Isabelle Andover on why writers have the perfect excuse to stay in.
There are certain things that only writers can say and/or understand. Like that need to buy pretty notebooks and brand new pens, never mind the fact that you do all your writing on your laptop (while in bed, wearing your pyjamas). You’re a writer and you need stationery like a rapper needs a gold chain.
If you’re a writer, and anything like me, you’ll also understand things like:
“I’m going to put that in my next book”
When anyone makes a sharp observation, says anything remotely funny, or does something so hilarious that it would actually be a crime not to immortalise it in the pages of a book.
Writers pay more attention to conversations around them than you’d think. Granted, I probably won’t yell across to that young couple in Starbucks that their heated argument will likely resurface in a novel one day, but I’m thinking it. Ditto for when a family member makes a well-meaning but wildly inappropriate comment. When it’s my close friends, however, I will openly admit when something they say or do gives me inspiration. Which probably explains why I don’t see as much of them as I used to. Or is this because….
“…I can’t come out tonight, I need to write”
Writers don’t just write. They need to write. That story they keep thinking about needs to be put down on paper. Those characters they’re sketching out need to develop and evolve. But as very few are lucky enough to be full-time writers, making the time to write means making sacrifices. Your social life will definitely take a back seat. And, in my case, cleaning, laundry and cooking anything more elaborate than a frozen pizza are also pushed aside in favour of scribbling down a few hundred words after work.
Of course, writers aren’t always the virtuous little scribblers they appear to be. Or at least, I’m not. Sometimes I don’t write for a whole week, and don’t do a whole lot else either. Because I’m tired from all the words I typed the week before. But it’s okay – writing provides the perfect excuse. When I can’t be bothered to go out and just want to stay in with the cat and watch Netflix, I just say “I need to work on my novel/I’ve got an editing deadline/Inspiration has struck” and no one questions anything. Because writers are important people, with important things to do.
Important things like lounging around all day reading a book, which is a completely legitimate activity because it counts as research.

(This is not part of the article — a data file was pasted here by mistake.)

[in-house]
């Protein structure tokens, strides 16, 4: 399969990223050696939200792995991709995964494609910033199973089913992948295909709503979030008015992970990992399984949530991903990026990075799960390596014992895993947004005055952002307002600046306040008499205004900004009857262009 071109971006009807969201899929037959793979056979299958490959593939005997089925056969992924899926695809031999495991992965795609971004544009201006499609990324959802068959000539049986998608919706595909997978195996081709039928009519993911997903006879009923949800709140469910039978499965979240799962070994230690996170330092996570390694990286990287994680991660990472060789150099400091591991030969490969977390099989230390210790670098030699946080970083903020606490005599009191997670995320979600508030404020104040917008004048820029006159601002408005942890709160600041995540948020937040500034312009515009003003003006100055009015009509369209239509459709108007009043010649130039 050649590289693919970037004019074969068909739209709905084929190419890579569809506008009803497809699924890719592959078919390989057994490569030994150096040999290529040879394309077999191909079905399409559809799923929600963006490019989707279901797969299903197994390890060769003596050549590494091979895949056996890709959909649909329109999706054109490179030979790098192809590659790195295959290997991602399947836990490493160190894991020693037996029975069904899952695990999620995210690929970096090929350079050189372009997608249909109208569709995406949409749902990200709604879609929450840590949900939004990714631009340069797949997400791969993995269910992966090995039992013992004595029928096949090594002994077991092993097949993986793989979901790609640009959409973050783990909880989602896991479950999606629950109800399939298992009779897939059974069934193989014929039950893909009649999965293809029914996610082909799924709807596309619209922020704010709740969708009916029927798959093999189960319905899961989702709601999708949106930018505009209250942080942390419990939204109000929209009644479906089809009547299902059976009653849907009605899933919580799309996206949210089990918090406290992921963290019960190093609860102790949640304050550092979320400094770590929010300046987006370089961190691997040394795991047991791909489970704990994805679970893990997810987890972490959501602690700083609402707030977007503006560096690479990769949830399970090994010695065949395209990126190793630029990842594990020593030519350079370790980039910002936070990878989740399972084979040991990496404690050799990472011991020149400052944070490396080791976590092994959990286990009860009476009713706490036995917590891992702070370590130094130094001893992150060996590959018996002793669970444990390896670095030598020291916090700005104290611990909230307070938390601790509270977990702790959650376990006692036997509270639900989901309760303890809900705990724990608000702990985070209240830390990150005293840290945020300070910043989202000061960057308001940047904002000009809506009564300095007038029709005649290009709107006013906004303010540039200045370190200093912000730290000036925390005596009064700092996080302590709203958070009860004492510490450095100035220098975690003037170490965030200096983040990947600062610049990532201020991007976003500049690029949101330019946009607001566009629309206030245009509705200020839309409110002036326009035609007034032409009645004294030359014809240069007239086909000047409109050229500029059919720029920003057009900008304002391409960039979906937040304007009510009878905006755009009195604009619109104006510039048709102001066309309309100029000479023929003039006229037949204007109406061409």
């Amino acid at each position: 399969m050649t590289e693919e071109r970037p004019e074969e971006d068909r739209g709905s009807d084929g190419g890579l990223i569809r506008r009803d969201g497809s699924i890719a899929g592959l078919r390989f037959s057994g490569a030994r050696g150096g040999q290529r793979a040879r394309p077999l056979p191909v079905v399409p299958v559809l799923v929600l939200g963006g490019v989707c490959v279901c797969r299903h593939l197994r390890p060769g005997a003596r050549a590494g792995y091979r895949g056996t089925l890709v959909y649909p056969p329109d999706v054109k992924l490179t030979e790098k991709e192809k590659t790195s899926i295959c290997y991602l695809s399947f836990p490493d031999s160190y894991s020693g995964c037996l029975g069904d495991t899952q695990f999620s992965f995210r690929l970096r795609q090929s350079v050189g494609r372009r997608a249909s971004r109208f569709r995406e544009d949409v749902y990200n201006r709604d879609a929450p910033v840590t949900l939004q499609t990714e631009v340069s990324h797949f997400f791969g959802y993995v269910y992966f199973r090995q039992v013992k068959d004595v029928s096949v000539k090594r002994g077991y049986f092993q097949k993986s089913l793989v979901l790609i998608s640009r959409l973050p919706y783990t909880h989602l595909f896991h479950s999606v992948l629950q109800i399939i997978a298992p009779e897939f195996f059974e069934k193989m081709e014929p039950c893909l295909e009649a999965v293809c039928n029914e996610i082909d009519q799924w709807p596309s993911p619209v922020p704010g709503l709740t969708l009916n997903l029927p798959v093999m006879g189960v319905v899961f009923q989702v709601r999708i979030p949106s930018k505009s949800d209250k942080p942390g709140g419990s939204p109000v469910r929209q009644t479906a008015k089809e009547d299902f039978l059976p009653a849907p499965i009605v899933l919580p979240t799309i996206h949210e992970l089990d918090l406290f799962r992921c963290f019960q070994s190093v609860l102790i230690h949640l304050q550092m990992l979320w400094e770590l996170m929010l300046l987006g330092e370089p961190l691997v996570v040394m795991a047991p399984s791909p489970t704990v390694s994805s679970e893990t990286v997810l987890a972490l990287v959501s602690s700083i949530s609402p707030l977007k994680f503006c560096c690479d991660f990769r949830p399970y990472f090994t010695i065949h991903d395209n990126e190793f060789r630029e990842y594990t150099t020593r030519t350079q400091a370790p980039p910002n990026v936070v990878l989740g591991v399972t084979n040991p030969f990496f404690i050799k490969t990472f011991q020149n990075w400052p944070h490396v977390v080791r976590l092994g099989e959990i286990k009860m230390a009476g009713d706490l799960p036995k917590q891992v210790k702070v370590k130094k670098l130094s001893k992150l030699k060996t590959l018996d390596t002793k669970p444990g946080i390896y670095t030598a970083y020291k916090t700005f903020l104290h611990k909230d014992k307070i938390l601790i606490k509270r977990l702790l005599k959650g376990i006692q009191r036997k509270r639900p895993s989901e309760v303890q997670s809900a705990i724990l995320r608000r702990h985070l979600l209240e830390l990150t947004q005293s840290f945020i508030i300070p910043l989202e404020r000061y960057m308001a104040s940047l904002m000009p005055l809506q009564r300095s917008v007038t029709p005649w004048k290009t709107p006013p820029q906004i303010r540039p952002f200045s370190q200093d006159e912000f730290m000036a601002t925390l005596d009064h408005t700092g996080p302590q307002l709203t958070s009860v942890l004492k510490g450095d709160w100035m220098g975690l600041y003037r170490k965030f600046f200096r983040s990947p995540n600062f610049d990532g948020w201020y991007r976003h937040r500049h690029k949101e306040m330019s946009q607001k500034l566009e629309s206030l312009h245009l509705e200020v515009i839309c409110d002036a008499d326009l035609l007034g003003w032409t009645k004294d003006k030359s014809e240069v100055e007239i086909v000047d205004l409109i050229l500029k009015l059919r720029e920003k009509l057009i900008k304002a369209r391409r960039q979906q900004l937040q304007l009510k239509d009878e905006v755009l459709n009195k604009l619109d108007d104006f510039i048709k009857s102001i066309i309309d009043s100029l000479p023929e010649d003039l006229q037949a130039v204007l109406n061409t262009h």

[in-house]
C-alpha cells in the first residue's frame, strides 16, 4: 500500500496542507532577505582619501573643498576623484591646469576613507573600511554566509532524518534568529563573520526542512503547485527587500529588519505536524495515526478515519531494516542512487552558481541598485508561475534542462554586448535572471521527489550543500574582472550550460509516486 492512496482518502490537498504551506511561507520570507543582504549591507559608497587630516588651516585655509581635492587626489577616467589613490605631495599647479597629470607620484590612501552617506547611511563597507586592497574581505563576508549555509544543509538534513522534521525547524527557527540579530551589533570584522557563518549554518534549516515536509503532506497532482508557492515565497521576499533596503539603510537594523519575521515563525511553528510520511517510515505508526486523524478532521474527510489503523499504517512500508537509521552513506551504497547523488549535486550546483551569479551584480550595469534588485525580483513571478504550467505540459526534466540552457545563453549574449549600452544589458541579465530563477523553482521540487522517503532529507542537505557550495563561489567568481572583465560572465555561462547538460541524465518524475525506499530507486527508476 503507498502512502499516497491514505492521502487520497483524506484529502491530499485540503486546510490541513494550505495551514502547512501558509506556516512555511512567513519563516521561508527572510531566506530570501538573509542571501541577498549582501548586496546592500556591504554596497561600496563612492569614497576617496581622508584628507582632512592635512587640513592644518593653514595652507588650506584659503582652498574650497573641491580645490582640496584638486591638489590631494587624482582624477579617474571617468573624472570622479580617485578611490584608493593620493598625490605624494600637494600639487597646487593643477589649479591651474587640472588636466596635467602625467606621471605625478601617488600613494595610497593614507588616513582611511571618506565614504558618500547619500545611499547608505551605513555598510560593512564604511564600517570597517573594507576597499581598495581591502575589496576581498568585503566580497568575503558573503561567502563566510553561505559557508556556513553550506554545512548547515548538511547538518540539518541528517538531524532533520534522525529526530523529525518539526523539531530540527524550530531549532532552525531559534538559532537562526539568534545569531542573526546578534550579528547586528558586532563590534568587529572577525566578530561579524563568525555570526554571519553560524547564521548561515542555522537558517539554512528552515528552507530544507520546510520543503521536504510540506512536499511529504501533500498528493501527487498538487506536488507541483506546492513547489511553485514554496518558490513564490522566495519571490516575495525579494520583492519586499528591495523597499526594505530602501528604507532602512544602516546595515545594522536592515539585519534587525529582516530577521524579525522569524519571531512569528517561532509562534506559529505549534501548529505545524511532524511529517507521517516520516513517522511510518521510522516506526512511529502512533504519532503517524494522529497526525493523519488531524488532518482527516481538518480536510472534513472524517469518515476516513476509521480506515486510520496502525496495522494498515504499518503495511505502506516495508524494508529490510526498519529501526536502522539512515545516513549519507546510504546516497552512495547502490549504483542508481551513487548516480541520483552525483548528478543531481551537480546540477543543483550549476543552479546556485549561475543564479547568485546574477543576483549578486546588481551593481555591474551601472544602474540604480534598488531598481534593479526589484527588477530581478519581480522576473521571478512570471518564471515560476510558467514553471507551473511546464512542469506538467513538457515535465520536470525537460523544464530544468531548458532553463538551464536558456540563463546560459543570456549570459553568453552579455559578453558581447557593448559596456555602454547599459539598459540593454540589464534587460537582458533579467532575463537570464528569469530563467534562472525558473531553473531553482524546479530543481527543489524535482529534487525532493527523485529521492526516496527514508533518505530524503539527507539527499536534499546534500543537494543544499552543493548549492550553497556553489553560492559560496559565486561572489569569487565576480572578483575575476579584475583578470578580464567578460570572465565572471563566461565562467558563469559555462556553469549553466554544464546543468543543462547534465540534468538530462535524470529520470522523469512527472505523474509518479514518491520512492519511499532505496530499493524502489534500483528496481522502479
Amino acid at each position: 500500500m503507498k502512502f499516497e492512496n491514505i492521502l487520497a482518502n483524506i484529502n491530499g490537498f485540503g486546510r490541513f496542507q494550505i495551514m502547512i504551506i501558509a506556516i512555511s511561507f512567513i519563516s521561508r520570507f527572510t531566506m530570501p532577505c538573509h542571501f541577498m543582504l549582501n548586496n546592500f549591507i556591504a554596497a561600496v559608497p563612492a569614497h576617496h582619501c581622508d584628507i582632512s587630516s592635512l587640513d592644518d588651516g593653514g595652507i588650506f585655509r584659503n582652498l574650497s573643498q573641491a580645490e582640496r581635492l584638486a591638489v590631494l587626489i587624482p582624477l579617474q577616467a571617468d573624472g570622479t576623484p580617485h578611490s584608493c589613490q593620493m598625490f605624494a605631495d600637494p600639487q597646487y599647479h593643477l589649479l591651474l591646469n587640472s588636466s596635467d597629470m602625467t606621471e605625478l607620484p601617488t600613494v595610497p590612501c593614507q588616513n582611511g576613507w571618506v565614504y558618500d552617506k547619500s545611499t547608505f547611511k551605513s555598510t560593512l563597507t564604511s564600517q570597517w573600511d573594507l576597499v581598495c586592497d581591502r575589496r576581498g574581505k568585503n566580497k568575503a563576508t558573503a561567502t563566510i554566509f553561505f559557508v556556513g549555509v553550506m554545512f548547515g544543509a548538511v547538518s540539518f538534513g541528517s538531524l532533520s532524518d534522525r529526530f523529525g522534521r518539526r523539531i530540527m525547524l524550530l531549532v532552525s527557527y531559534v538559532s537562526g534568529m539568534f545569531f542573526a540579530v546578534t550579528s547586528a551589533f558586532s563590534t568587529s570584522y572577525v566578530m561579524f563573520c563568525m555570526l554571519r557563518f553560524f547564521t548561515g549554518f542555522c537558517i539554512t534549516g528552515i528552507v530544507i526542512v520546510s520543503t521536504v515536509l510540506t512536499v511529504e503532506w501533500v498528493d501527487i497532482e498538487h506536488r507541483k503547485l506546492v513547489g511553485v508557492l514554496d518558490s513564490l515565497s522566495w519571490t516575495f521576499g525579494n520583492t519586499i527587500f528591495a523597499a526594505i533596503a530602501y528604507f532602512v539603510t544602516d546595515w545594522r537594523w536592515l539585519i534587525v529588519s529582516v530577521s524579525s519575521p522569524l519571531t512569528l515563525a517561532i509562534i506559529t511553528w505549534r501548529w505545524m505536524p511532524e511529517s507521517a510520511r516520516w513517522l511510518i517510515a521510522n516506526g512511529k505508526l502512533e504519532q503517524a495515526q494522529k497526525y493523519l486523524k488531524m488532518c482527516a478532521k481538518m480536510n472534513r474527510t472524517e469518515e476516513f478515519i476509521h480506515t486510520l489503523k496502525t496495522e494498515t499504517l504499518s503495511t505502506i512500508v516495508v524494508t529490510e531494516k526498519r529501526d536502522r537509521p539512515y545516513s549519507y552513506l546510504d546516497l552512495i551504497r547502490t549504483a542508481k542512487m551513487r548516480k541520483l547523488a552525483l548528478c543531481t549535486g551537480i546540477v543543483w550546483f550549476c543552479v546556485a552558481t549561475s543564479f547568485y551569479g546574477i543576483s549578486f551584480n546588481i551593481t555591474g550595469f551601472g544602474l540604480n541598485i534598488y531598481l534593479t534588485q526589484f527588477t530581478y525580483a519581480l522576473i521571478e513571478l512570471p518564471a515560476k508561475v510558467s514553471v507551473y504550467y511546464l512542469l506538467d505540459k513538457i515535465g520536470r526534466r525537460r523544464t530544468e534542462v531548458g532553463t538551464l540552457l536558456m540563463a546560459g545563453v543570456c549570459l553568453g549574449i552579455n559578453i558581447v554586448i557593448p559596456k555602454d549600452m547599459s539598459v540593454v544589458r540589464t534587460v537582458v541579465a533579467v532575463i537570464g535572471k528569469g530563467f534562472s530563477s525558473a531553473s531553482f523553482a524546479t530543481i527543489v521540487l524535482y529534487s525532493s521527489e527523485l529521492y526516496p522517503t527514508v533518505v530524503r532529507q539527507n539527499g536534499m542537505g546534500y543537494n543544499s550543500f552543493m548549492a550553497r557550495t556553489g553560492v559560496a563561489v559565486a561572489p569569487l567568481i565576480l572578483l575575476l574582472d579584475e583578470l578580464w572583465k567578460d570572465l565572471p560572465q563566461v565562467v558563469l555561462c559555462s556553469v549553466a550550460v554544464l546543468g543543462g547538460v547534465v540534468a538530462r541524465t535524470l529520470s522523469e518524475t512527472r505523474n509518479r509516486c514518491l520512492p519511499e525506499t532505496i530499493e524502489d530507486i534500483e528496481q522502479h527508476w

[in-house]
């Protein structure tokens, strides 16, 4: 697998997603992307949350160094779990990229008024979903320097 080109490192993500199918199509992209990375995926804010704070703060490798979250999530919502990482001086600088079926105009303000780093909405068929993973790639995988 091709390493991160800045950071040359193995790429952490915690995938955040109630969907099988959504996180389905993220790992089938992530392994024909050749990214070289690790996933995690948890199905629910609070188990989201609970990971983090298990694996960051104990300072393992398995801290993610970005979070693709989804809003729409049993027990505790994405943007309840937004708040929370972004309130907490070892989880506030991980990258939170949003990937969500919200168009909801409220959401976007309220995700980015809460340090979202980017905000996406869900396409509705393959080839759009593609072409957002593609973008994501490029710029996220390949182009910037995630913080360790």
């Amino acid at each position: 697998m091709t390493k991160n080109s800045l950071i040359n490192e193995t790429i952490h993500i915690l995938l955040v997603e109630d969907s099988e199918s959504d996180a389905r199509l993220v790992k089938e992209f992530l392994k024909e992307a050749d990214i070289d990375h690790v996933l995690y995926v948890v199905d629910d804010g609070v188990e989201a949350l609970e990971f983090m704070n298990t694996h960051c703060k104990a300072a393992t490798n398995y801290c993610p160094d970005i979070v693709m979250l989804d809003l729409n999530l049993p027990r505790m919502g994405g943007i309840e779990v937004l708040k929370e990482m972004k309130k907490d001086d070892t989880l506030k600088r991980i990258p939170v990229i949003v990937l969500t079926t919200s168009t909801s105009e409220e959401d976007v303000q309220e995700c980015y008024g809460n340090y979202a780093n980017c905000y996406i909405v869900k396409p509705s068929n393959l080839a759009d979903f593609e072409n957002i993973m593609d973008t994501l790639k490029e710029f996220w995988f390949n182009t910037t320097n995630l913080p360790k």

In some ways, reading is almost better than writing. It makes you remember why you write in the first place. The story is already there, it’s fabulous and you’re laughing so hard your jaw hurts. The only downside is that you didn’t write it yourself. But in my experience, nothing will motivate you more to take a fresh look at that work in progress than an amazing book that has you devouring the pages well past midnight.
When job cuts at Chloe Saddler’s London communications firm result in an unexpected transfer to Paris, she finds herself leaving behind her friends, family, and boyfriend Scott to start a new life in the City of Light. Getting to grips withLa Vie Parisienne and keeping a long-distance relationship afloat is not made any easier by the culture shock. Committing the odd French faux pas and inadvertently indulging in a few too many flirtations with her very sexy (and very taken) boss, Jean-Luc, is just the start of it. Factor in her bridezilla of a sister’s wedding (the hottest event of the year in the Saddler family’s social calendar), an unexpected session of hot, naked yoga, a slightly psychotic stalker, and one incredible kiss at an infamous Montmartre nightspot, and Chloe can say au revoir to her old, safe London life and bonjour to the romance, splendour, and glamour of Paris.
Isabelle Andover is a Paris-based writer of chick lit. Her debut novel, Cocktails at Le Carmen, is published by Simon & Fig. Originally from England, Isabelle lives with her tabby cat Oscar, who occasionally blogs about apartment-style living in the City of Light. In addition to fully embracing the culture of her adopted country by way of consuming plenty of French wine and cheese, Isabelle can also be found indulging in the typically British pursuits of shopping at Marks and Spencer on the Champs Elysées and drinking copious cups of Earl Grey.